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646Re: Waiting for application response

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  • pkaluski
    Nov 16, 2004
      Hi,
      Thanks for the response. I am afraid that IsWindowEnabled is not
      going to help me. To my knowledge based on some experiments,
      IsWindowEnabled returns control's property, which decides if the
      control should or should not accept input. It does not give you
      information that control is not able to accept any input because the
      the application is busy doing something else.
      --Piotr

      --- In perlguitest@yahoogroups.com, Darren Blee <d_blee@y...> wrote:
      >
      >
      > There is a windows function called IsWindowEnabled.
      > If it is not available via GUI Test, and I assume from
      > these threads that it is not, then you could use the
      > Win32::API module to call it.
      >
      > BOOL IsWindowEnabled(
      > HWND hWnd // handle of window to test
      > );
      >
      > It takes as an argument the window handle and returns
      > a boolean as to if windows believes the program can
      > recieve input or not. If the cursor is not an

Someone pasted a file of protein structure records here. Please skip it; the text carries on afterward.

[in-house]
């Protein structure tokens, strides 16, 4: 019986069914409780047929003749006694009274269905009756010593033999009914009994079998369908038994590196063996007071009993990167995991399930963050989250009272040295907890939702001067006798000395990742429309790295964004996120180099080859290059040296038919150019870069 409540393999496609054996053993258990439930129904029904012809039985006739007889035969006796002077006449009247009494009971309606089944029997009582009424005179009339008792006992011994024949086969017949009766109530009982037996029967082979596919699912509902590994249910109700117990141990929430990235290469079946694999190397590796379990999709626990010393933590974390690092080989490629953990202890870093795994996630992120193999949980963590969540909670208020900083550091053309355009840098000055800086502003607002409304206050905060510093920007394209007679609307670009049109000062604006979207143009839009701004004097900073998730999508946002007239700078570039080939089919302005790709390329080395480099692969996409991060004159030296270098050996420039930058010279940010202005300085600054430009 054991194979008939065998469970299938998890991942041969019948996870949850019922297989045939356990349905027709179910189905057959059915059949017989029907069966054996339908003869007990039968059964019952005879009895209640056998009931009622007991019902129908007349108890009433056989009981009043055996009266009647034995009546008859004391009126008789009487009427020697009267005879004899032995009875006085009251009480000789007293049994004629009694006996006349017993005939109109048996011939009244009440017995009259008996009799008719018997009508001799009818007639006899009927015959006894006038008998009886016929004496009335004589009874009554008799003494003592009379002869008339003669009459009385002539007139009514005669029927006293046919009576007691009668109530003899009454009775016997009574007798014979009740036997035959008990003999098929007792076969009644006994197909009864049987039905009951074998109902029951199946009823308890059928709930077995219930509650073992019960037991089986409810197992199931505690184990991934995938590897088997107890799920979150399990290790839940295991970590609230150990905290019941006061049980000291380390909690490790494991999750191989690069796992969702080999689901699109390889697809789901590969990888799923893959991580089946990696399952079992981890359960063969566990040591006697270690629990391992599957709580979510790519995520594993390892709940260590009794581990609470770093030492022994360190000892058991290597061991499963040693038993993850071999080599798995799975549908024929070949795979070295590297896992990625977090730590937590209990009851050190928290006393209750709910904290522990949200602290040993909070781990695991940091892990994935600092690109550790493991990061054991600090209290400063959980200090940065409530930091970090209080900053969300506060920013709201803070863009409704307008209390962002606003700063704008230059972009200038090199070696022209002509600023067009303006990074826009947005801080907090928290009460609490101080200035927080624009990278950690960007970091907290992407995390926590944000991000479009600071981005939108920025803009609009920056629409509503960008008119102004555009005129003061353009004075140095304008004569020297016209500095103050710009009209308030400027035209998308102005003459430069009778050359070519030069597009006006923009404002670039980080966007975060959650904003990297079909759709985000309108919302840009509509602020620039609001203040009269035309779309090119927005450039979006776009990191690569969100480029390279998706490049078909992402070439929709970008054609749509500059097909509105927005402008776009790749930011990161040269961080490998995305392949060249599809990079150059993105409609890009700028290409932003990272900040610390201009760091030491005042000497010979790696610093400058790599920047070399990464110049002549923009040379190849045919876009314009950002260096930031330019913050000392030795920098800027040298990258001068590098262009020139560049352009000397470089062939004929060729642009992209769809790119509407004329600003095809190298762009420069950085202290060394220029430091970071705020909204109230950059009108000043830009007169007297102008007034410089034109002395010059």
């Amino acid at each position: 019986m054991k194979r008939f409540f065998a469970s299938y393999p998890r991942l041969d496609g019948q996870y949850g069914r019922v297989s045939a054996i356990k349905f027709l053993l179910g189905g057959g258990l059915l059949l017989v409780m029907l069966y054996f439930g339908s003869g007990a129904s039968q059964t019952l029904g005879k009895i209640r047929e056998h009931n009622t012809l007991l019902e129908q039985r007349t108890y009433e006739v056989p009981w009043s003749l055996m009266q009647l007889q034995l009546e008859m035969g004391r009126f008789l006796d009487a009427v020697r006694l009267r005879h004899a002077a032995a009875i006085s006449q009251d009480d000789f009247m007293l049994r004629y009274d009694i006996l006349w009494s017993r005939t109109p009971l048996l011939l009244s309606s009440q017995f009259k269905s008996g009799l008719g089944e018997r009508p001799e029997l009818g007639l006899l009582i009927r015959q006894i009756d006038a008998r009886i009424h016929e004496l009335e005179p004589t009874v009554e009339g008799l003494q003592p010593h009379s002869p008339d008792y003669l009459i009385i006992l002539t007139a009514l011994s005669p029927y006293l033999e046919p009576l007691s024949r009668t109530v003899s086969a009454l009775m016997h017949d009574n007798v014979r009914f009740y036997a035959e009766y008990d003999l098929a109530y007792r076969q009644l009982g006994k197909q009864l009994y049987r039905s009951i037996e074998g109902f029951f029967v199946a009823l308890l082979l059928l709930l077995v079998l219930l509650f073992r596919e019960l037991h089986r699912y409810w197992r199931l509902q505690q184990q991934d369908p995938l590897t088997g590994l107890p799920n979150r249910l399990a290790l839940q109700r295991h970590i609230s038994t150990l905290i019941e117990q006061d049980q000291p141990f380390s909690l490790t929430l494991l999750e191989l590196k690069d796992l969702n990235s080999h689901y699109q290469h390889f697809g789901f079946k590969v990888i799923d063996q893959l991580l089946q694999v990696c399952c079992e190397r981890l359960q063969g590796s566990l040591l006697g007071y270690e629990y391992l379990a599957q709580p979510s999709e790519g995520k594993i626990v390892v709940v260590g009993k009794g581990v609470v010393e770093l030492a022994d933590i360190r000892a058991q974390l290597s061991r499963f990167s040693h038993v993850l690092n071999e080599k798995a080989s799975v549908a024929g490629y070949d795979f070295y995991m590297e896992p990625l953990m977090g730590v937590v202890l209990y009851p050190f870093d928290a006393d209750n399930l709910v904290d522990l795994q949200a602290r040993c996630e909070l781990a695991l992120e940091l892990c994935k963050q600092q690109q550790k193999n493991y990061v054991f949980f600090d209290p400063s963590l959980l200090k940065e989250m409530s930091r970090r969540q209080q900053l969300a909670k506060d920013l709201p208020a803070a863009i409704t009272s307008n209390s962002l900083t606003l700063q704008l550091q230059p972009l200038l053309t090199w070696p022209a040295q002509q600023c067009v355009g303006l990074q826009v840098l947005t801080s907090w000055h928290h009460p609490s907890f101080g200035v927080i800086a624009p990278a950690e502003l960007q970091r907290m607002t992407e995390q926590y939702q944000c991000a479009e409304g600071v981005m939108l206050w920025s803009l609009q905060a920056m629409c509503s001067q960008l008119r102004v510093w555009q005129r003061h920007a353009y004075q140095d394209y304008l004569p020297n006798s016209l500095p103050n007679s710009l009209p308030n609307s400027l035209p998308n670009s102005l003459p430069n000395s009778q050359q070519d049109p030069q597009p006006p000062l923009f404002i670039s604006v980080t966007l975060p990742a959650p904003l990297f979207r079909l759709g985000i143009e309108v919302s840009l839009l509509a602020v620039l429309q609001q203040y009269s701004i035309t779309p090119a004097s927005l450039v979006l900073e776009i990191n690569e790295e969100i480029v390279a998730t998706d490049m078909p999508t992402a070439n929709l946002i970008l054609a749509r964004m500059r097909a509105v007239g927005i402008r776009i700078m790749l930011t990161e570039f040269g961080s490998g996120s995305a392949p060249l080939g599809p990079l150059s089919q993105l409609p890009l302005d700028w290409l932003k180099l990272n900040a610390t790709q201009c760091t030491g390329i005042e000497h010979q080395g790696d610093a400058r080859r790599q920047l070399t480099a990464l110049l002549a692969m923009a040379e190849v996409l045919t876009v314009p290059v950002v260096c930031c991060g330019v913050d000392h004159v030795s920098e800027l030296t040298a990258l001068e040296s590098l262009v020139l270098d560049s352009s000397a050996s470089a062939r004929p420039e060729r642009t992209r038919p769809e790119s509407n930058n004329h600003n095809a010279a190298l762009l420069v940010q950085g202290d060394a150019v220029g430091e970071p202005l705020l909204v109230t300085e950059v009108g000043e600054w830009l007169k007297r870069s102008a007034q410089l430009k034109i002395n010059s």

> hourglass then this function will not help (as windows
      > has not been told by the app that it is not ready to
      > recieve input).
      >
      > Note that a child window receives input only if it is
      > both enabled and visible. There is a IsWindowVisible
      > function as well but I doubt that you'll need it.
      >
      > Dennis however makes a good point. If the GUI has no
      > other visual indicators then you have to create some.
      >
      > - Darren
      >
      > --- "Dennis K. Paulsen" <ctrondlpaulsden@y...>
      > wrote:
      >
      > ---------------------------------
      >
      >
      > Hello,
      >
      > Here are a few thoughts...
      >
      > > What to do when some GUI operations take time (which
      >
      > > manifests in most cases by a hourglass and by not
      > reacting on any
      > > input).
      >
      > I suppose many of us don't have much control over such
      > poorly
      > written programs. :-( Usually, a well built GUI
      > application will
      > always & easily keep the user "in the loop" and not
      > just show an
      > hourglass and restrict input, for example a status-bar
      > or
      > appropriate messaging usually suffices...
      >
      > In cases such as yours, we generally need to look for
      > some change in
      > the GUI, i.e. text, disabling/enabling of a button, a
      > new window,
      > etc.... If its text, a for-loop and
      > WMGetText/GetWindowText usually
      > does the job, if its a button use IsWindowEnabled, and
      > if its a new
      > window, WaitWindowLike (note: default timeout of 10
      > can easily be
      > overridden) will get the job done...
      >
      > >The way many people workaround this right now, is
      > that they place a
      > >sleep in their script. Function WaitWindowLike works